A democracy seeks political equality; the rules of the game apply uniformly to each player in the game. No person, whether government or not, is privileged. This does not mean they are necessarily economically, socially, physically, mentally, or charismatically equality, which almost no two persons are, nor should they be, as Screwtape made clear in his toast to fellow devils: The belief that "I'm as good as you" is only made by the inferior who wishes to drag down the superior to an equal level of inferiority (Lewis). What political equality means is equality of opportunity. Yet US government has been operating under privileged conditions compared to non-government service providers. The Constitution must abolish these undemocratic privileges:
Technology has overcome the practical barriers of most services that government has heretofore monopolized, such as postal service, defense, certain algorithms of cryptography, food and drug regulations, energy regulations, environmental regulations, and outright local government bribery such as alcohol, taxi, and gambling licenses.
There can be no effective democracy if each member does not have the intellectual equipment with which to make complicated decisions. The foundation of this prerequisite education may be excited or be inhibited at an early age, as a young mind is quick to learn either to think and explore, but quicker to learn the fastest route to minimal satisfaction and the behavior required to avoid physical pain and psychological discomfort. To advance democracy, coercive government education must be abolished within the Constitution itself:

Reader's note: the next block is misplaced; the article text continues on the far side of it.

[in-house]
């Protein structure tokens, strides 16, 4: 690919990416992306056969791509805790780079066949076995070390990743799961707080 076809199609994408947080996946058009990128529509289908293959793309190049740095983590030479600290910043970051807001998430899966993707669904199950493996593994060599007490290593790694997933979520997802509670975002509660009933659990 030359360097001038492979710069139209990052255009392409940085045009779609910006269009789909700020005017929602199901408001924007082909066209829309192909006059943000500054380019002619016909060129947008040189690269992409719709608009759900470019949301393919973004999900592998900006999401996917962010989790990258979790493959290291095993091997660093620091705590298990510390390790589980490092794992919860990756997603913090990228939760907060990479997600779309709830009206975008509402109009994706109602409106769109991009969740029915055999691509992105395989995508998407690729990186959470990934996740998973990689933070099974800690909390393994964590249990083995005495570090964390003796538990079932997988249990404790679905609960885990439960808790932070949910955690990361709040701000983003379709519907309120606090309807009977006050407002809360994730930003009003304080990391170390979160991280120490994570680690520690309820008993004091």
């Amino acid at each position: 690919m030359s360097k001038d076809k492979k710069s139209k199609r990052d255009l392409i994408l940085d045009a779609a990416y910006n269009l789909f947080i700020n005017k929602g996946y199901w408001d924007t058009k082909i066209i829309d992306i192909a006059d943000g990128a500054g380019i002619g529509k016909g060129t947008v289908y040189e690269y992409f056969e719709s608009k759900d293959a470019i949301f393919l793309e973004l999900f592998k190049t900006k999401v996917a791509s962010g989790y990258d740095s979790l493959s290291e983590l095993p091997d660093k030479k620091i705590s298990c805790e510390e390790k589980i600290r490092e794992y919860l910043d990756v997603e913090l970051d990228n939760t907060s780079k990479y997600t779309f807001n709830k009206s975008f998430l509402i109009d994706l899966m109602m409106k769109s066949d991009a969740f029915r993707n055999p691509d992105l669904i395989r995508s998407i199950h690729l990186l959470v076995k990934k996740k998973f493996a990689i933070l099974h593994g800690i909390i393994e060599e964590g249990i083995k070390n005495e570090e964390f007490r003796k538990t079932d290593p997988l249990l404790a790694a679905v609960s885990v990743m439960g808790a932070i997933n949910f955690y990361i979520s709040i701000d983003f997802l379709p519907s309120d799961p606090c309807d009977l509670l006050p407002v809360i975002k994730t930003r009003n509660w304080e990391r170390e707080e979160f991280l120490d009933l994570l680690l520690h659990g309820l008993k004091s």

To refrain from stamping out freedom of thought, there should be a strict separation of Education and State. In the vein of the First Amendment separation of Church and State, an advanced democracy needs to remove involuntary government propaganda from schools. In the area of beliefs and ideology, Science and Academia has largely supplanted Religion. Science is our Oracle. Government has a pernicious tendency to warp any ideology that it funds to justify the expansion of the State. This has included public education, which teaches US mythology, starting with a gracious caricature of Columbus and ending with a rosy picture of US politics in practice. The myth of Free Lunch is no more substantiated than Creationism, Paganism, or any other pantheon of any religion. As Thomas Sowell put it: " "The first lesson of economics is scarcity: There is never enough of anything to satisfy all those who want it. The first lesson of politics is to disregard the first lesson of economics" (worldofquotes 15). " Their net result is to rob young, impressionable youths from freedom of thought. Generations of children, who in prior centuries had been educated to fear and obey God, are now being educated to fear and obey Government. As soldiers' abuses in Iraq are revealing, blind obedience to Government undermines democracy. Democracy needs educated members so that the members may make wise decisions. Public education has been the number one correlation to the decline, the vast spread of stupidity. American public schools are closing the gap that separates them from becoming little more than propagandistic day care facilities, where obedience scores higher than intelligence. In a prison there is only two grades: present or absent, and only one criterion: good behavior. In the classroom that grades on attendance and subconsciously on pro-lecturer behavior over intellectual productivity is closing the gap the separates it from a government-funded form of behavior control. A dramatic increase in functional illiteracy and incompetence are the price that an undemocratic government is willing to pay for a broader base of conformity.